Rivals Samsung Electronics and Apple Inc. (NASDAQ:AAPL) have long battled it out for tech supremacy, but as the firms continue their patent war, they may only be paving the way for newcomer Google Inc (NASDAQ:GOOG).
After all, each company is in the midst of copyright fights with each other that culminate in a slew of alleged patent infringements. The US International Trade Commission ruled on June 5 that Apple Inc. (NASDAQ:AAPL) violated a Samsung patent for wireless technology. Since when do geniuses need to copy? The only way the ruling can be lifted is if President Barack Obama vetoes it, or an appeals court blocks it. The patent is related to the 3G wireless technology and the devices’ ability to transmit various services concurrently.
The ruling bans many of the older model iPhones and iPads from entering the United States. This affects devices on the AT&T Inc. (NYSE:T) network, including the iPhone 4, iPhone 3GS, iPad 3G, iPad 2 3G and the iPad 3. However, those already owning one of these devices will hold onto theirs, as the ruling only affects products entering the U.S.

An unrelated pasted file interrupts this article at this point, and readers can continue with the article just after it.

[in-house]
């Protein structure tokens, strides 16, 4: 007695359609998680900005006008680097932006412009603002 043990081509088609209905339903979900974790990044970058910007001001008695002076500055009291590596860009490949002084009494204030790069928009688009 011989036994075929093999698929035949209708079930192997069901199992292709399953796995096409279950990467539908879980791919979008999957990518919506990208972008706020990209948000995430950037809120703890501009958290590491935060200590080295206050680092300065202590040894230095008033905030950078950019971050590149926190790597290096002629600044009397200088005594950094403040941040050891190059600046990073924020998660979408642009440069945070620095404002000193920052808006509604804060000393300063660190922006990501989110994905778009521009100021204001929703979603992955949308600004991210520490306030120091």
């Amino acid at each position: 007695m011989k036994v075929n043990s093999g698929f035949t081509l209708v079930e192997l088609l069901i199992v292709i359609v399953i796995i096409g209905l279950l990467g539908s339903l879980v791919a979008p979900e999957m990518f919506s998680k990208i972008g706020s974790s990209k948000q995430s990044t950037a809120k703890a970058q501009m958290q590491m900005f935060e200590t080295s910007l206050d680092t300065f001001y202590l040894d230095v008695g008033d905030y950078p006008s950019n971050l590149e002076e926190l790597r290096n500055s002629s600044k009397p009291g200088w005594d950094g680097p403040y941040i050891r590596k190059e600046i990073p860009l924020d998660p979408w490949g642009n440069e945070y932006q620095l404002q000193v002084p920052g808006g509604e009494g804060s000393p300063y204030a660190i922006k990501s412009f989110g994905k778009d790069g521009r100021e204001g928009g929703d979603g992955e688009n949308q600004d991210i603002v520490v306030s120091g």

Copying Could Be Too Tempting
This tit-for-tat exchange between the companies looks to be the result of each firm attempting to cut corners. It’s all too tempting to peak over the “other guy’s” shoulder to see the advancements they are making.
Apple Inc. (NASDAQ:AAPL) won $1 billion from Samsung last summer, when the smartphone giant called the firm a copycat. The lawsuit was filed in 2011 and involves the illegal use of Apple technology. At the time, Apple appealed to the courts to attempt to stop the sale of a myriad of Samsung products throughout the U.S. That never happened, but now the shoe is on the other foot, and Apple Inc. (NASDAQ:AAPL) is not allowed to import the various gadgets, which are made in China, to the U.S.
Google Is Ready to Attack
As Apple and Samsung continue their patent war, a newcomer on the scene, Google Inc (NASDAQ:GOOG), is set to release its Moto X by October, through newly acquired Motorola. The Google ownership means the Moto X can be sold relatively cheaper than it would without the billions of dollars that come from being backed by Google Inc (NASDAQ:GOOG) — a lower profit margin is acceptable. Affordability could mean the devices would be prime for mass purchase.